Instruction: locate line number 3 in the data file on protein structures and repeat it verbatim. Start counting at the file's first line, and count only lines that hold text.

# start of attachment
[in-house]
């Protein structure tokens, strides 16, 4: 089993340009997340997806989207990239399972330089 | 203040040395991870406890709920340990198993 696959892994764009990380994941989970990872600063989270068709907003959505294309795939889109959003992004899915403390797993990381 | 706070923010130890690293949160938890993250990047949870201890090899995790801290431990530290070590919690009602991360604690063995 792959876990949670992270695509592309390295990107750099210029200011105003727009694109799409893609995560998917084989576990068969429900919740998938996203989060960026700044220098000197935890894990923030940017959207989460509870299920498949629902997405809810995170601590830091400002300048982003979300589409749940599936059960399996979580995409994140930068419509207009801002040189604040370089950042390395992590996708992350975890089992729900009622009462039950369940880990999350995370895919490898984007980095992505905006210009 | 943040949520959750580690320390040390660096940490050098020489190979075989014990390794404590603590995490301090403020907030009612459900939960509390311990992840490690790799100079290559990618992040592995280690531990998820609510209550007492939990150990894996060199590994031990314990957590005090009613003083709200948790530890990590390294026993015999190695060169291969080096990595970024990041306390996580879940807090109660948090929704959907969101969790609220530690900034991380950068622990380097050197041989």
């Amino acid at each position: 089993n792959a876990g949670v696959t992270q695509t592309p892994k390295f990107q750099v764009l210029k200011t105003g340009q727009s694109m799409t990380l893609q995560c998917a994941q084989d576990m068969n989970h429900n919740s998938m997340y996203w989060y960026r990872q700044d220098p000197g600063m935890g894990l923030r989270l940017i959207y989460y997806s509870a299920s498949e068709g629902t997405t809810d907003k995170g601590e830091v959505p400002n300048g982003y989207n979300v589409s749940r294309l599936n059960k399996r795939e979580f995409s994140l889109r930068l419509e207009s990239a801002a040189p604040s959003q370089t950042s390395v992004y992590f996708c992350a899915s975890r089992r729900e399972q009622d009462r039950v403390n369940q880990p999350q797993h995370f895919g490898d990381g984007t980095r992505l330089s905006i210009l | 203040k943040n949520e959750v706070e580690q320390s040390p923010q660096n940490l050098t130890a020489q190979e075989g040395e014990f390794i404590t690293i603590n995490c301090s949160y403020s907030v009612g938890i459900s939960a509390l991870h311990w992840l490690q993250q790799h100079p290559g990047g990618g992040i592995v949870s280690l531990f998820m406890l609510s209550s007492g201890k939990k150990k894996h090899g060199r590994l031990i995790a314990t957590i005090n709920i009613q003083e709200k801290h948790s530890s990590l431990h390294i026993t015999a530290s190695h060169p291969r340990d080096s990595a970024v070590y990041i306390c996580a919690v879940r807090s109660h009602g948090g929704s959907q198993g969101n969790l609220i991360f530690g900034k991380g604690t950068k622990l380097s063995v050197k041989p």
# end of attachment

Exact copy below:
């Amino acid at each position: 089993n792959a876990g949670v696959t992270q695509t592309p892994k390295f990107q750099v764009l210029k200011t105003g340009q727009s694109m799409t990380l893609q995560c998917a994941q084989d576990m068969n989970h429900n919740s998938m997340y996203w989060y960026r990872q700044d220098p000197g600063m935890g894990l923030r989270l940017i959207y989460y997806s509870a299920s498949e068709g629902t997405t809810d907003k995170g601590e830091v959505p400002n300048g982003y989207n979300v589409s749940r294309l599936n059960k399996r795939e979580f995409s994140l889109r930068l419509e207009s990239a801002a040189p604040s959003q370089t950042s390395v992004y992590f996708c992350a899915s975890r089992r729900e399972q009622d009462r039950v403390n369940q880990p999350q797993h995370f895919g490898d990381g984007t980095r992505l330089s905006i210009l | 203040k943040n949520e959750v706070e580690q320390s040390p923010q660096n940490l050098t130890a020489q190979e075989g040395e014990f390794i404590t690293i603590n995490c301090s949160y403020s907030v009612g938890i459900s939960a509390l991870h311990w992840l490690q993250q790799h100079p290559g990047g990618g992040i592995v949870s280690l531990f998820m406890l609510s209550s007492g201890k939990k150990k894996h090899g060199r590994l031990i995790a314990t957590i005090n709920i009613q003083e709200k801290h948790s530890s990590l431990h390294i026993t015999a530290s190695h060169p291969r340990d080096s990595a970024v070590y990041i306390c996580a919690v879940r807090s109660h009602g948090g929704s959907q198993g969101n969790l609220i991360f530690g900034k991380g604690t950068k622990l380097s063995v050197k041989p």